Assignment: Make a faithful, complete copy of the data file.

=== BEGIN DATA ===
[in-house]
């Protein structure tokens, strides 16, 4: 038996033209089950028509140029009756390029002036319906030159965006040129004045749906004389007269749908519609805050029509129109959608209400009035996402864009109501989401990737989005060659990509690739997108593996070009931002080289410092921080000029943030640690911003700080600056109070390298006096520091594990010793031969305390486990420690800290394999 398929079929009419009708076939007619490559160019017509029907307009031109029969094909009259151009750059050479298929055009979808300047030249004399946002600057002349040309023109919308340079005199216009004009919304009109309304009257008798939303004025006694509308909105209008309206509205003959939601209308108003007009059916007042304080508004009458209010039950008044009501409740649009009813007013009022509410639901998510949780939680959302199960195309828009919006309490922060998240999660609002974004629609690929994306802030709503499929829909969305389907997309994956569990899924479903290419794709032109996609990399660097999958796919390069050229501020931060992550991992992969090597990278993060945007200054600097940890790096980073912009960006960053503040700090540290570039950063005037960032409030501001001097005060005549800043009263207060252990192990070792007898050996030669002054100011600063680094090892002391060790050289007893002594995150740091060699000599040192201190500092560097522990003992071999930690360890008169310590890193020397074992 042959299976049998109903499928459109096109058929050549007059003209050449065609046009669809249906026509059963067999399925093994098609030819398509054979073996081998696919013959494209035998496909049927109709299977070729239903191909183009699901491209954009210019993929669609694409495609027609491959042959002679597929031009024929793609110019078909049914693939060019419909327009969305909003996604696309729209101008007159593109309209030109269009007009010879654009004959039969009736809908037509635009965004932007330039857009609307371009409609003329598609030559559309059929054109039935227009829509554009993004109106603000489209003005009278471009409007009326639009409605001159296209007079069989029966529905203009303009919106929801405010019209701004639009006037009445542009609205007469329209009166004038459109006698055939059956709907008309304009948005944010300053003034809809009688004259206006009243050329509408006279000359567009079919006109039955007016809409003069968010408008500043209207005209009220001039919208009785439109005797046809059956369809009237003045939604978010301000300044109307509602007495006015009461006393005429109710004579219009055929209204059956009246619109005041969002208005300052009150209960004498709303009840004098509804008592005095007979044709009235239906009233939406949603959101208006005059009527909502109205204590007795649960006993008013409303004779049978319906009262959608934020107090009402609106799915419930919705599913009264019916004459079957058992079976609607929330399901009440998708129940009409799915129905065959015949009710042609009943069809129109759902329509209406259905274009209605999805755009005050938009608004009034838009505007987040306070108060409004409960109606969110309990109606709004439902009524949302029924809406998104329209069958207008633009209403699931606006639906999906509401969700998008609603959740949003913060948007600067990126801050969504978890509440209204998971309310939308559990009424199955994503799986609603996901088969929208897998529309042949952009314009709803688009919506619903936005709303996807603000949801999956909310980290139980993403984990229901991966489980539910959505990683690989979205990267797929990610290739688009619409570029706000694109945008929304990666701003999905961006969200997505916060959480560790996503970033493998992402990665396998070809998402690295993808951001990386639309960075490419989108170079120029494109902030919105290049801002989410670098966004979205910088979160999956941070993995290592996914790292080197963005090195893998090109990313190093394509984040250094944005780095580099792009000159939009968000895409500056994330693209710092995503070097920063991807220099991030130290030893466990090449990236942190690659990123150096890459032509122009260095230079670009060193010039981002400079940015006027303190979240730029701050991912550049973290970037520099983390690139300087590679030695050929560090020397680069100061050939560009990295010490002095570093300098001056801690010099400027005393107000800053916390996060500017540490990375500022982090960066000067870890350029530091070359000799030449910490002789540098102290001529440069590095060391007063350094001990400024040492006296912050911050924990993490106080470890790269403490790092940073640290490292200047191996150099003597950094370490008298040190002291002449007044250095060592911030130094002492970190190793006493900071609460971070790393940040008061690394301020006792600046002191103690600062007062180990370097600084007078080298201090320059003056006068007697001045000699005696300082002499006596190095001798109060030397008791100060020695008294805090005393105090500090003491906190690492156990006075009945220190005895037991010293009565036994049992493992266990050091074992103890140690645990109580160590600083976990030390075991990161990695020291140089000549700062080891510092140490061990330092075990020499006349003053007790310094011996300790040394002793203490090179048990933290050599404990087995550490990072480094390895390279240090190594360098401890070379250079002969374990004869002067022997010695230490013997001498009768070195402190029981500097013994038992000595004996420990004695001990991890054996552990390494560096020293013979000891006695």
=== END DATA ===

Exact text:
[in-house]
């Protein structure tokens, strides 16, 4: 038996033209089950028509140029009756390029002036319906030159965006040129004045749906004389007269749908519609805050029509129109959608209400009035996402864009109501989401990737989005060659990509690739997108593996070009931002080289410092921080000029943030640690911003700080600056109070390298006096520091594990010793031969305390486990420690800290394999 398929079929009419009708076939007619490559160019017509029907307009031109029969094909009259151009750059050479298929055009979808300047030249004399946002600057002349040309023109919308340079005199216009004009919304009109309304009257008798939303004025006694509308909105209008309206509205003959939601209308108003007009059916007042304080508004009458209010039950008044009501409740649009009813007013009022509410639901998510949780939680959302199960195309828009919006309490922060998240999660609002974004629609690929994306802030709503499929829909969305389907997309994956569990899924479903290419794709032109996609990399660097999958796919390069050229501020931060992550991992992969090597990278993060945007200054600097940890790096980073912009960006960053503040700090540290570039950063005037960032409030501001001097005060005549800043009263207060252990192990070792007898050996030669002054100011600063680094090892002391060790050289007893002594995150740091060699000599040192201190500092560097522990003992071999930690360890008169310590890193020397074992 042959299976049998109903499928459109096109058929050549007059003209050449065609046009669809249906026509059963067999399925093994098609030819398509054979073996081998696919013959494209035998496909049927109709299977070729239903191909183009699901491209954009210019993929669609694409495609027609491959042959002679597929031009024929793609110019078909049914693939060019419909327009969305909003996604696309729209101008007159593109309209030109269009007009010879654009004959039969009736809908037509635009965004932007330039857009609307371009409609003329598609030559559309059929054109039935227009829509554009993004109106603000489209003005009278471009409007009326639009409605001159296209007079069989029966529905203009303009919106929801405010019209701004639009006037009445542009609205007469329209009166004038459109006698055939059956709907008309304009948005944010300053003034809809009688004259206006009243050329509408006279000359567009079919006109039955007016809409003069968010408008500043209207005209009220001039919208009785439109005797046809059956369809009237003045939604978010301000300044109307509602007495006015009461006393005429109710004579219009055929209204059956009246619109005041969002208005300052009150209960004498709303009840004098509804008592005095007979044709009235239906009233939406949603959101208006005059009527909502109205204590007795649960006993008013409303004779049978319906009262959608934020107090009402609106799915419930919705599913009264019916004459079957058992079976609607929330399901009440998708129940009409799915129905065959015949009710042609009943069809129109759902329509209406259905274009209605999805755009005050938009608004009034838009505007987040306070108060409004409960109606969110309990109606709004439902009524949302029924809406998104329209069958207008633009209403699931606006639906999906509401969700998008609603959740949003913060948007600067990126801050969504978890509440209204998971309310939308559990009424199955994503799986609603996901088969929208897998529309042949952009314009709803688009919506619903936005709303996807603000949801999956909310980290139980993403984990229901991966489980539910959505990683690989979205990267797929990610290739688009619409570029706000694109945008929304990666701003999905961006969200997505916060959480560790996503970033493998992402990665396998070809998402690295993808951001990386639309960075490419989108170079120029494109902030919105290049801002989410670098966004979205910088979160999956941070993995290592996914790292080197963005090195893998090109990313190093394509984040250094944005780095580099792009000159939009968000895409500056994330693209710092995503070097920063991807220099991030130290030893466990090449990236942190690659990123150096890459032509122009260095230079670009060193010039981002400079940015006027303190979240730029701050991912550049973290970037520099983390690139300087590679030695050929560090020397680069100061050939560009990295010490002095570093300098001056801690010099400027005393107000800053916390996060500017540490990375500022982090960066000067870890350029530091070359000799030449910490002789540098102290001529440069590095060391007063350094001990400024040492006296912050911050924990993490106080470890790269403490790092940073640290490292200047191996150099003597950094370490008298040190002291002449007044250095060592911030130094002492970190190793006493900071609460971070790393940040008061690394301020006792600046002191103690600062007062180990370097600084007078080298201090320059003056006068007697001045000699005696300082002499006596190095001798109060030397008791100060020695008294805090005393105090500090003491906190690492156990006075009945220190005895037991010293009565036994049992493992266990050091074992103890140690645990109580160590600083976990030390075991990161990695020291140089000549700062080891510092140490061990330092075990020499006349003053007790310094011996300790040394002793203490090179048990933290050599404990087995550490990072480094390895390279240090190594360098401890070379250079002969374990004869002067022997010695230490013997001498009768070195402190029981500097013994038992000595004996420990004695001990991890054996552990390494560096020293013979000891006695």